Costa Ricans - Economy

Subsistence and Commercial Activities. Ticos have mainly depended on agriculture, whether as a subsistence activity or as a large export business. Maize, beans, plantains, garden vegetables, cocoa, coffee, bananas, and flowers are examples of the crops. In addition, there is animal husbandry: beef and milk cattle, horses, pigs, goats, and birds (chickens, turkeys and, at present, even ostriches) are examples. Fishing has evolved into a major industry. In 1992 the gross national product showed the following percentage structure: primary sector (agriculture, forestry, mining, and fishing) 25.5; secondary sector (industrial) 19.3, and tertiary sector (services) 55.2. Agriculture generates over 28 percent of employment and accounts for close to 70 percent of exports. Tourism was the third source of income in 1989 and first in 1994.

Industrial Arts. Industry was mostly artisanal until the 1950s. One of its products, the painted wooden oxcart, became a symbol of the country. In 1957, 64.7 percent of industrial production and 68.5 percent of employment came from foods, shoemaking, clothing, and lumber products, with an average of three to ten employees per shop or factory. Larger industrial concerns were involved in printing and publishing, rubber products, and brewing plants. By 1963, Costa Rica had become fully integrated into the Central American Common Market. Industrial production became more mechanized in the 1960s and 1970s and grew rapidly. Chemical products, rubber, paper, and metal and electric items gained in importance. Foreign investment also influenced change; in the late 1950s it was 0.6 percent of total investment. By 1969 it was 21.1 percent of that total. By 1978 industry accounted for 24 percent of the gross national product, in contrast to 1 percent in 1950. By 1992, however, it accounted for only 19.3 percent. Costa Rica's Chamber of Industry was founded in July 1943. It had 700 affiliates in 1994, including business associations of the following industries: plastics, metals, vehicles, transportation, pharmaceuticals, shoes, textiles, foods, cosmetics, clothing, and graphic arts.

Trade. In the 1960s Costa Rica greatly increased the exportation of "traditional" products such as coffee, bananas, sugar, and beef, plus some manufactured products. By 1970, however, industry demanded the importation of 76.9 percent of the value of raw materials and 98.6 of the value of capital goods. The rise of oil prices after 1973 increased the country's trade deficit. Economic growth was reduced in 1974 and afterward. Inflation and public debt increased greatly. The 1980s were marked by a severe economic crisis. The search for new markets became more imperative than in the seventies. By 1975 over half of manufactured goods came from abroad (10 percent from Central America and 43 percent from outside the Isthmus), whereas only 20 percent of industrial production was exported. In 1980 manufactured goods exported to Central America totaled U.S.$255 million but diminished to U.S.$160 million by 1982. Even in 1992, the 1980 value had not been recovered. Exports to markets outside the Isthmus, however, have increased. From 1984 to 1989, the main exported manufactured goods were clothing, jewelry and similar items, machinery and electrical appliances, canned fruits and vegetables, leather, tires, and seafood. In 1990, 25 percent of these "nontraditional" exports went to Central America, and 75 percent went to the rest of the world. The challenge faced in the nineties is to increase production and access to foreign markets, especially those of Mexico, the Caribbean, the United States, and Canada.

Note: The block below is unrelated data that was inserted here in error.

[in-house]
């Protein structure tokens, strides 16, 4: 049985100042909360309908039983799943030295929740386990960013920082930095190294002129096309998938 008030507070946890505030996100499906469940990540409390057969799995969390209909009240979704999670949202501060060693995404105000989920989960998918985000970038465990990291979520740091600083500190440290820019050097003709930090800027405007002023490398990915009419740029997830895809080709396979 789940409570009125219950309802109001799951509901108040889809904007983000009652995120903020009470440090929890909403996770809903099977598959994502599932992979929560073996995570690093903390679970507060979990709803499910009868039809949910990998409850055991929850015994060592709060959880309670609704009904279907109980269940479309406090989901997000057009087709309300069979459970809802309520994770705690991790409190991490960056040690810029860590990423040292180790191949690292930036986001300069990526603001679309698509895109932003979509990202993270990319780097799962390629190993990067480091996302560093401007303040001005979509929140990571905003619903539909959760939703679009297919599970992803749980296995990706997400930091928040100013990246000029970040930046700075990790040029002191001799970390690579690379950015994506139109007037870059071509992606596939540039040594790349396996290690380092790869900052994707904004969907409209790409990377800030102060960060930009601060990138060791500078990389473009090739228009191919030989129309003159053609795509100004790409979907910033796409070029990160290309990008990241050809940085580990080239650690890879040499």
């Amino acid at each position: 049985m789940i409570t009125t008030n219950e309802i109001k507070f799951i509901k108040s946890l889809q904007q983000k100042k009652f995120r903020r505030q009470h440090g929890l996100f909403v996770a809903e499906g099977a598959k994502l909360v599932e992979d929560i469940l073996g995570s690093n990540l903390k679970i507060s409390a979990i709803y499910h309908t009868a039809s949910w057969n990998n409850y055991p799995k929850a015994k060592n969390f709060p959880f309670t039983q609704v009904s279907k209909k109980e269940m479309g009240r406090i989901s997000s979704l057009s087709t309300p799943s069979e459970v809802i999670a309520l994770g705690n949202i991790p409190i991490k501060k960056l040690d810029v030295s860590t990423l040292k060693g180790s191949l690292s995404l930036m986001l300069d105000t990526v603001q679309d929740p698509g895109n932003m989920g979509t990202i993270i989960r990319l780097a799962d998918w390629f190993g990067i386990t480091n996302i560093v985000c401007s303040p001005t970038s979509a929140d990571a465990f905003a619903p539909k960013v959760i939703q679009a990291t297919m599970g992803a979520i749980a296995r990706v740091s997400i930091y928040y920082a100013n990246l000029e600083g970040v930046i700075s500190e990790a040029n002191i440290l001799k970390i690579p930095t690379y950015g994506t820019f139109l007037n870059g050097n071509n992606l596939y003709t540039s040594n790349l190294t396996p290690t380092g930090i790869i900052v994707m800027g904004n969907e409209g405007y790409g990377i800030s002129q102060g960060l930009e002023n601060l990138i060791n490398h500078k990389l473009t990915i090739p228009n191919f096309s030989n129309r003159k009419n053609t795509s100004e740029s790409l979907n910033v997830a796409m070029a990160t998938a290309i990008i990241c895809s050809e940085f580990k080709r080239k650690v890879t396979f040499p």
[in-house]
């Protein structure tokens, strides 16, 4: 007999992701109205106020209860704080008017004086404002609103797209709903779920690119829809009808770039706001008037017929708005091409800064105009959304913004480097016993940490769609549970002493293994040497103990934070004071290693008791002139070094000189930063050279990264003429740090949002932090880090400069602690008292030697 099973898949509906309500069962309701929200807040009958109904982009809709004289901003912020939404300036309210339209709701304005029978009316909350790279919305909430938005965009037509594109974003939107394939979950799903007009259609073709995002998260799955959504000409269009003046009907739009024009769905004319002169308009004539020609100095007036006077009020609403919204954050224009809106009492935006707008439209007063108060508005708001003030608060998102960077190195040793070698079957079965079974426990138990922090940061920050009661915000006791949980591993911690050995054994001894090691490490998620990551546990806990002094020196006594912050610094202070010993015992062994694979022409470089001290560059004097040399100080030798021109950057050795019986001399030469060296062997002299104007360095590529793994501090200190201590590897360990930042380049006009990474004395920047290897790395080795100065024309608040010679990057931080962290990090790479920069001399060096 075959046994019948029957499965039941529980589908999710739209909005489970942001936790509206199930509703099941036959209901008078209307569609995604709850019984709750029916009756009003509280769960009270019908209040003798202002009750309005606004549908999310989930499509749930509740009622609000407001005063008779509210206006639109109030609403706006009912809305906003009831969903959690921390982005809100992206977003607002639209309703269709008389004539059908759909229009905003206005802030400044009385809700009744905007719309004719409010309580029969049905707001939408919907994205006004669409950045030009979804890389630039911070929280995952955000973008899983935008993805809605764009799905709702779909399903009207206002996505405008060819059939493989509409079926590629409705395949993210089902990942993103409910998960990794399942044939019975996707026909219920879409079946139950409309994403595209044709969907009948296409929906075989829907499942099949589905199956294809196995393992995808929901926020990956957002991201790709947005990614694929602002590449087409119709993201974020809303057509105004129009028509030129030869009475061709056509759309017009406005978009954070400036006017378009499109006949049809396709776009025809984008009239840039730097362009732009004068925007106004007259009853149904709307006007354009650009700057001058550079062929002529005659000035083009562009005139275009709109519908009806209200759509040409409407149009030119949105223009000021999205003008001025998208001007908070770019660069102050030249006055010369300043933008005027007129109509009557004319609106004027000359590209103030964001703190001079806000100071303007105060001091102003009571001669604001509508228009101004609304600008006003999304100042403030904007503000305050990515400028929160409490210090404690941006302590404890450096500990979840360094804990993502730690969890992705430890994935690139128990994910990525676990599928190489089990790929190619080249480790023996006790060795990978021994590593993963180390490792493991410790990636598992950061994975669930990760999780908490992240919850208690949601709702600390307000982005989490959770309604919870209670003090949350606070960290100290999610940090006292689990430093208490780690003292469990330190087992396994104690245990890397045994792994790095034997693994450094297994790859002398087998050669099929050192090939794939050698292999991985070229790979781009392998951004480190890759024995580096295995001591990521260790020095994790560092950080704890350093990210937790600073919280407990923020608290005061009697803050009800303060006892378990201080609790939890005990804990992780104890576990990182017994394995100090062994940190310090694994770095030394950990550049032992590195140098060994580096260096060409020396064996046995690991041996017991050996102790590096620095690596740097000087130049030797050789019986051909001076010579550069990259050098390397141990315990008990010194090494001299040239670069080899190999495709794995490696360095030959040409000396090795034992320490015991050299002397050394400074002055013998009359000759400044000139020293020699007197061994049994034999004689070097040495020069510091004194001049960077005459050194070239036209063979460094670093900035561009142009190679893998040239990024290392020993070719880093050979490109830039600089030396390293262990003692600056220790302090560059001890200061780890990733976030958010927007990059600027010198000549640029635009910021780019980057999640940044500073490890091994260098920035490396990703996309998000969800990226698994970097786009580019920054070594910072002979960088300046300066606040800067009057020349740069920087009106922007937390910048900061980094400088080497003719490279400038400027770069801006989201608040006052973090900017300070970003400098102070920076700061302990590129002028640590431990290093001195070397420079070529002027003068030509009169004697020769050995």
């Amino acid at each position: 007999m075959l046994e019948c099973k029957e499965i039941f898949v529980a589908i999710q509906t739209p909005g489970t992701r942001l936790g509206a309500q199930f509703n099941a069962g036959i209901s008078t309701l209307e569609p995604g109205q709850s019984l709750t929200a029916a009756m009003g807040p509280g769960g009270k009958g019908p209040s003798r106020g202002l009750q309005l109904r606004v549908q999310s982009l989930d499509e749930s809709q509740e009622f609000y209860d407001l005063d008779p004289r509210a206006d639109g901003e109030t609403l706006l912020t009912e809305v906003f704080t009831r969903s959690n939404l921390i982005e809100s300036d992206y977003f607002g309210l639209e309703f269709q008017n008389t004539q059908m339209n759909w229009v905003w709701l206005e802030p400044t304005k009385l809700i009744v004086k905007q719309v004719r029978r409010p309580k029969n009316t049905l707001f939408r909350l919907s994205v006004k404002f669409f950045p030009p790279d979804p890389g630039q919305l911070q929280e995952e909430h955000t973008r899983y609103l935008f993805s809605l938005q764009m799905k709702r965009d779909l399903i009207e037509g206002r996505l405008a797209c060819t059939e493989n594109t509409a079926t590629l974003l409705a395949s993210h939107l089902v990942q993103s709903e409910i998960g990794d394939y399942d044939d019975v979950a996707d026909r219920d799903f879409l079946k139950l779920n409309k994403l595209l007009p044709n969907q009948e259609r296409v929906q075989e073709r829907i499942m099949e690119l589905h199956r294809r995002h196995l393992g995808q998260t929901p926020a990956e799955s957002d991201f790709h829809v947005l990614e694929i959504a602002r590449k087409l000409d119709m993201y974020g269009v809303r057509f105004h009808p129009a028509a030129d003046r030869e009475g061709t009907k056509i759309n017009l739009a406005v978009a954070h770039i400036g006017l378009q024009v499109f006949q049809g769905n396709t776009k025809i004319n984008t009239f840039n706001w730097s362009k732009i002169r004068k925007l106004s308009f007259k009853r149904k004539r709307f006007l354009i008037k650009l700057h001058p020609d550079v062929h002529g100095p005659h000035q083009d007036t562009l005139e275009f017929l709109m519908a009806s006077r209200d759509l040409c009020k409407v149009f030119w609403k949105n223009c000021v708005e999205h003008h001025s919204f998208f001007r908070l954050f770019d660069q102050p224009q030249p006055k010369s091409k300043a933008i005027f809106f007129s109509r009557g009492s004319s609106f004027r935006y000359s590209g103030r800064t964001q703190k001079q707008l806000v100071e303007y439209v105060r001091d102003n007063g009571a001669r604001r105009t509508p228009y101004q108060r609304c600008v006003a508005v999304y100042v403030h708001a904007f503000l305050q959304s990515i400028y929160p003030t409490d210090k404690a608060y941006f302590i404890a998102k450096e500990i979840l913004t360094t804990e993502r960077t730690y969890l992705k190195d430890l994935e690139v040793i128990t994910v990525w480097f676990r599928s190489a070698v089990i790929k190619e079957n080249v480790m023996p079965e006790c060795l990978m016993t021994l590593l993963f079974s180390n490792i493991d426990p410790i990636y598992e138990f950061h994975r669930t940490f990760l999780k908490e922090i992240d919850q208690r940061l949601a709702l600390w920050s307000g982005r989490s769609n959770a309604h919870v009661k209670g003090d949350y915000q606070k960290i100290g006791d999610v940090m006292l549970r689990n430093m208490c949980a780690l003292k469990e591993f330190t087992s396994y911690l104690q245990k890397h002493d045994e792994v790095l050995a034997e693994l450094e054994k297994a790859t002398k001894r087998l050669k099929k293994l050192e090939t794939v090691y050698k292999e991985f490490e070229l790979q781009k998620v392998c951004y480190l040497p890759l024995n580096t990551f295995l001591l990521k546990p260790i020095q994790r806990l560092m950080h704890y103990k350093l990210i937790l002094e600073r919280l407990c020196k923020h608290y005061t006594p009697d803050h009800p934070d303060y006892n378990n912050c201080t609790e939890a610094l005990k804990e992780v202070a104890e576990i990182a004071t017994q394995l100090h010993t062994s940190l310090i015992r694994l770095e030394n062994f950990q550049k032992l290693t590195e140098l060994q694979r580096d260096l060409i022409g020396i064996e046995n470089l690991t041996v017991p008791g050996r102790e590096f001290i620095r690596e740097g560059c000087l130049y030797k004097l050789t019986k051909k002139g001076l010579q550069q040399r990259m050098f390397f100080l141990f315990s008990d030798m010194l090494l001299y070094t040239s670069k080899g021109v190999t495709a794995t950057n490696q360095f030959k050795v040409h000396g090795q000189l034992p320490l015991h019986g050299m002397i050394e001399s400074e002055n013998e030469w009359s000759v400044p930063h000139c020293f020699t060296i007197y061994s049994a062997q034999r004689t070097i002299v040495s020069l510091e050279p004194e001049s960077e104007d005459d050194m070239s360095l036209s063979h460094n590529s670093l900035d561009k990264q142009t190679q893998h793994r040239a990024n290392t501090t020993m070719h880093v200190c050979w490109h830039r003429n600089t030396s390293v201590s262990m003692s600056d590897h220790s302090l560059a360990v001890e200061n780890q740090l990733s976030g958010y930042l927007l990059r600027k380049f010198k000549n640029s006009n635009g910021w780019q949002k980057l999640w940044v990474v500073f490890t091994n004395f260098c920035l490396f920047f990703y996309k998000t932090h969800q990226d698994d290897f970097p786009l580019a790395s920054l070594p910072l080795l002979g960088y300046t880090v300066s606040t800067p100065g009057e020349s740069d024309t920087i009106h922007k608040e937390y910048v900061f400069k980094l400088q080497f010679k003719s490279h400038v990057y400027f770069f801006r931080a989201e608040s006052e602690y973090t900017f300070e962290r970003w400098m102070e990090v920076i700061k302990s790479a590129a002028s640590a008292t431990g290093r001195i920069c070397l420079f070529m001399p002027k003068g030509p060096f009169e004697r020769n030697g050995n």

Division of Labor. In the generally prevailing pattern, women devote their time and training to their homes, husband, and children, and men to jobs outside the home. Specific variations of this pattern are numerous, however, for several reasons. Costa Rican laws are considered among the most advanced regarding equality of men and women. The gender movement toward making these laws apply in daily life is strong. Women increasingly combine wife-mother roles with student and work roles outside the home. They have entered practically all the trades, businesses, professions, and careers besides the traditional ones of jobs at home, teaching, social work, nursing, and office work. They have been appointed or elected to high political office; however, at this upper level men greatly outnumber women. Increasingly, men are helping with domestic chores, especially among young, well-educated couples.

Land Tenure. Private ownership is the norm. Arable land is unequally and inefficiently distributed, although programs for the redistribution of farmlands have been implemented since about the mid-twentieth century. The importance of small landholdings held by independent farmers is often mentioned as a main cause of the Tico cultural distinctiveness; about half the farmers are in the smallholder category. The greatest amount of land surface, however, is taken up by large holdings in the hands of less than 10 percent of all owners. A pattern of large landholdings is known as latifundismo. The trend continues toward land concentration and toward tinier plots for the greatest number of owners ( minifundismo ). Wage laborers with miniplots or no land at all are many. Land invasions by "squatters" occur in rural and urban areas. For instance, in 1985 there were 936 cases of invasion.

User Contributions:

Comment about this article, ask questions, or add new information about this topic: